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Another Road Horse Legend Laid To Rest




by Bob Funkhouser

                                    
  

With the passing of Pres Oder earlier in the year the road horse world lost one of its greats. The show horse industry was saddened with the loss of yet another legend with the Jan. 5 passing of Willie “Jackrabbit” Bottoms. A large crowd of horse people and local residents were on hand for his funeral services with James Dean, Jerry Mobley, David Yoder, Glen Walker, Danny Bugg, and Chris Short serving as pall bearers. Bottoms was 72.
   

Rabbit, as he was called by his friends and peers, was an icon in Central Kentucky where he was born and raised and his expertise with a road horse was known industry-wide. More importantly he was a kind soul who was known to give the shirt off his back to anyone in need even when he didn’t have a shirt to give.
   

The man with a big smile always had a kind word for everyone. Bottoms was also a religious man who was called upon many, many times to sing Amazing Grace at funerals bringing all those who heard him to tears. In fact, a recording of him singing his favorite song was playing during his service.
   

While Bottoms was a giant teddy bear that cared for and about others more than he did himself, he was a great competitor in the ring. Friendships were left at the gate and usually he had enough horse to beat you.
   

“Rabbit had a lot of ability. He had a way with road horses and he could make a good one out of an average horse,” said fellow Hall of Fame trainer Raymond Shively who along with Sam Stafford, Jim Powell, James Williams, James Bryant, and Jim Pittman were honorary pallbearers. “I’ve known Rabbit for more than 50 years and he’s been a good friend. He and Peanuts [Gaines] and I have spent a lot of time together.
   

“He was also a fierce competitor. He had no fear. Rabbit was just as comfortable driving in a pack as he was out on the rail by himself. He always showed his horse. You could count on him trying to beat you if he were in the ring with you. And showing against him at Harrodsburg was something else. That crowd was always behind him no matter what he was driving.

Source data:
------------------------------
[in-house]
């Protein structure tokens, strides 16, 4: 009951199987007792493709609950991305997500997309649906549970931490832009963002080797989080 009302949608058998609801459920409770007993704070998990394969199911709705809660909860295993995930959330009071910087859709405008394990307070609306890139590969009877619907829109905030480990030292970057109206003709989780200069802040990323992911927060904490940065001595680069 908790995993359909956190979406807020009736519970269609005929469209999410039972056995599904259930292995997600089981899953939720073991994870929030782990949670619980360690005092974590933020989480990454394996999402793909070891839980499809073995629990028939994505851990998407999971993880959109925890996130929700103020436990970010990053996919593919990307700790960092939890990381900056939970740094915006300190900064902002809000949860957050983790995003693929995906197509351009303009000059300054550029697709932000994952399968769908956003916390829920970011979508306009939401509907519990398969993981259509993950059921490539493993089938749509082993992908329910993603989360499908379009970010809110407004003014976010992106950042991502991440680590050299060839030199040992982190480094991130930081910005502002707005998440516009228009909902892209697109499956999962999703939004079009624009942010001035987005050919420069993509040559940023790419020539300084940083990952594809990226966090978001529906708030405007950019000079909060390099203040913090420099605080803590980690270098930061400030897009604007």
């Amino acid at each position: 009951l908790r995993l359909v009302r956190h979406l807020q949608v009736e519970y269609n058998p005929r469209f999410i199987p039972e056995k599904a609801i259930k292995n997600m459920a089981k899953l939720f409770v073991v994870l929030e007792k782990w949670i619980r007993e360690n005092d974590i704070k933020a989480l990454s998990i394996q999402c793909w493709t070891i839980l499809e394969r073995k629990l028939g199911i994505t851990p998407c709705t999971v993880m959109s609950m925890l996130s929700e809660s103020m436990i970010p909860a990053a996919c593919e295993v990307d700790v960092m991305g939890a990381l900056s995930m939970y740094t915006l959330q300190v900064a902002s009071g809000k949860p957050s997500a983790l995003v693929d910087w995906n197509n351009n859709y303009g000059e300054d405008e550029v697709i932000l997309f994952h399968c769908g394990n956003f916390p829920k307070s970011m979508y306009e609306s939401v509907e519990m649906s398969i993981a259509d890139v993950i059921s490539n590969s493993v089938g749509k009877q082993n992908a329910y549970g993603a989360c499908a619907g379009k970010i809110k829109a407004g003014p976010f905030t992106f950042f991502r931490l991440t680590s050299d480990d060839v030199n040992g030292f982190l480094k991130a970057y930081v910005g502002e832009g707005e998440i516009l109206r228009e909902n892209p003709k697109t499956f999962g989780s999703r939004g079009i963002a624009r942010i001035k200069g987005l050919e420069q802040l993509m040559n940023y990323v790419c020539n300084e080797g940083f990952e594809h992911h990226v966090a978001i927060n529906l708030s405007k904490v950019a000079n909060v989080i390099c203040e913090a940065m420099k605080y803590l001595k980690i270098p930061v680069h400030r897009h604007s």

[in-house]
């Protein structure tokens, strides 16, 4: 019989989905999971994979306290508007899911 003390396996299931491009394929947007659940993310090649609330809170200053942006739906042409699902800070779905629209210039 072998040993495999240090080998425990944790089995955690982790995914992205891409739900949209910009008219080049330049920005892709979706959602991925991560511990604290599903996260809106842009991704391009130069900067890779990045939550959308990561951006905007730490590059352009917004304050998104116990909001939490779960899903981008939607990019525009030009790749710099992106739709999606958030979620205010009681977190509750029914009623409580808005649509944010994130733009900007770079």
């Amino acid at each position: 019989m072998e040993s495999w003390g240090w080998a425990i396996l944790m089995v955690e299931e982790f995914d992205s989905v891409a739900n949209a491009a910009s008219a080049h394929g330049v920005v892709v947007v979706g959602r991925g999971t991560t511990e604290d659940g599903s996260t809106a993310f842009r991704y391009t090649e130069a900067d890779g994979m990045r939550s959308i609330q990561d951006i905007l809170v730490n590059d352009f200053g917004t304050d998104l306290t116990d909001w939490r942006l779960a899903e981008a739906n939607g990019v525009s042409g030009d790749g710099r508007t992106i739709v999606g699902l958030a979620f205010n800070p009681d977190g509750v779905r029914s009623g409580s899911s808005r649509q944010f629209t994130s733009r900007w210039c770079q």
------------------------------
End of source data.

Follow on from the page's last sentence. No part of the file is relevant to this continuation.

“Even though he was a great competitor, if I beat him he was the first one back to the barn to congratulate me and I would do the same when he beat me. If he didn’t have a horse showing against me he would always come back and give me tips. He helped me a lot with horses like Nonstop and The Natural.”
   

Willie “Jackrabbit” Bottoms was the first black man inducted into the American Road Horse and Pony Hall Of Fame. He was also the first and only black man to date to win a World’s Grand Championship a feat he accomplished with R.P.M.
   

Bottoms worked for the Freeman Brothers of Harrodsburg, Ky., for several decades and later on his own with customers like local road horse enthusiast Danny Bugg.
   

“He was a fun person to be around. It was always a good time with Rabbit,” said Bugg. “I’ve been around him my whole life and he always did for others. I don’t know, he was like a big brother or an uncle to me.
   

“Rabbit taught me everything I know about road horses. ‘Be ring wise’ was his favorite expression. I know he told me and Milward [Dedman] that a thousand times. He taught me to look around and pay attention to where the others are and to keep on the rail as much as possible. Another thing he always told me was, ‘This is a not a horse race, it’s a horse show.’”
   

As Shively described him, Bottoms was a man with a lot of talent. He proved that talent over the years with many great horses and ponies. In addition to World’s Grand Champion R.P.M. that list would include Shoe Shine Boy, Air Express, Invader, Shane, Maximillian, Giant Killer, Auctioneer, Royal Flush, Switchblade, Hustlin’ Harriett, Diablo, Miss Dean Key, Summertime, Sting Ray, Bostonian, Tinkerbell, Riptide, Sonic Song, Dragster, and Spill The Ink.
   

Many of those horses and ponies were trained for the Freeman Brothers of Harrodsburg, Ky., and their grandson Milward Dedman. Dedman was one of the speakers at Bottoms’ funeral and the following is what he delivered: